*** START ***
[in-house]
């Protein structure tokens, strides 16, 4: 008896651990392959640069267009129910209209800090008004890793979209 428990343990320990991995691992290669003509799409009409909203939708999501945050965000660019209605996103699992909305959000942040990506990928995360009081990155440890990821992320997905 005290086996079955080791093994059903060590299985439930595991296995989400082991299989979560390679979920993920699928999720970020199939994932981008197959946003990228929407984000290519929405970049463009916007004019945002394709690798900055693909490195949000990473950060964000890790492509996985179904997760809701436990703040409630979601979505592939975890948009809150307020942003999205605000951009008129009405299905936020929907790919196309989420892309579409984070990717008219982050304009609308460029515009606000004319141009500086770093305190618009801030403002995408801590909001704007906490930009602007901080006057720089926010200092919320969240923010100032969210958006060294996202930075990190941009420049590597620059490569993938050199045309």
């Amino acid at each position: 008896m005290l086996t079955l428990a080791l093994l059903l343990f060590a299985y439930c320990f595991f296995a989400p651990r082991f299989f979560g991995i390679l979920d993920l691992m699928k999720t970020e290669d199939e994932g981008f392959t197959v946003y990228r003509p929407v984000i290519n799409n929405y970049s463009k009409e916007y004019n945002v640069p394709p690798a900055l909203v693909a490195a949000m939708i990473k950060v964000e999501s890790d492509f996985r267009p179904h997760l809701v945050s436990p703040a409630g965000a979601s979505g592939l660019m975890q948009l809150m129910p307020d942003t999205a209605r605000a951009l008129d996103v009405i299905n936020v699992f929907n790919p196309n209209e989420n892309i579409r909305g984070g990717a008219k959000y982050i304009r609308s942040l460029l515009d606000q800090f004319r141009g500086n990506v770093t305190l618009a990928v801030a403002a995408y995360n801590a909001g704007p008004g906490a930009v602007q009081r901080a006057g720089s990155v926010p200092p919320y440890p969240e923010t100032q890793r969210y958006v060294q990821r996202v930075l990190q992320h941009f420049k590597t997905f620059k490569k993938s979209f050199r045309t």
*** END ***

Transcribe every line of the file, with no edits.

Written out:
[in-house]
């Protein structure tokens, strides 16, 4: 008896651990392959640069267009129910209209800090008004890793979209 428990343990320990991995691992290669003509799409009409909203939708999501945050965000660019209605996103699992909305959000942040990506990928995360009081990155440890990821992320997905 005290086996079955080791093994059903060590299985439930595991296995989400082991299989979560390679979920993920699928999720970020199939994932981008197959946003990228929407984000290519929405970049463009916007004019945002394709690798900055693909490195949000990473950060964000890790492509996985179904997760809701436990703040409630979601979505592939975890948009809150307020942003999205605000951009008129009405299905936020929907790919196309989420892309579409984070990717008219982050304009609308460029515009606000004319141009500086770093305190618009801030403002995408801590909001704007906490930009602007901080006057720089926010200092919320969240923010100032969210958006060294996202930075990190941009420049590597620059490569993938050199045309």
């Amino acid at each position: 008896m005290l086996t079955l428990a080791l093994l059903l343990f060590a299985y439930c320990f595991f296995a989400p651990r082991f299989f979560g991995i390679l979920d993920l691992m699928k999720t970020e290669d199939e994932g981008f392959t197959v946003y990228r003509p929407v984000i290519n799409n929405y970049s463009k009409e916007y004019n945002v640069p394709p690798a900055l909203v693909a490195a949000m939708i990473k950060v964000e999501s890790d492509f996985r267009p179904h997760l809701v945050s436990p703040a409630g965000a979601s979505g592939l660019m975890q948009l809150m129910p307020d942003t999205a209605r605000a951009l008129d996103v009405i299905n936020v699992f929907n790919p196309n209209e989420n892309i579409r909305g984070g990717a008219k959000y982050i304009r609308s942040l460029l515009d606000q800090f004319r141009g500086n990506v770093t305190l618009a990928v801030a403002a995408y995360n801590a909001g704007p008004g906490a930009v602007q009081r901080a006057g720089s990155v926010p200092p919320y440890p969240e923010t100032q890793r969210y958006v060294q990821r996202v930075l990190q992320h941009f420049k590597t997905f620059k490569k993938s979209f050199r045309t």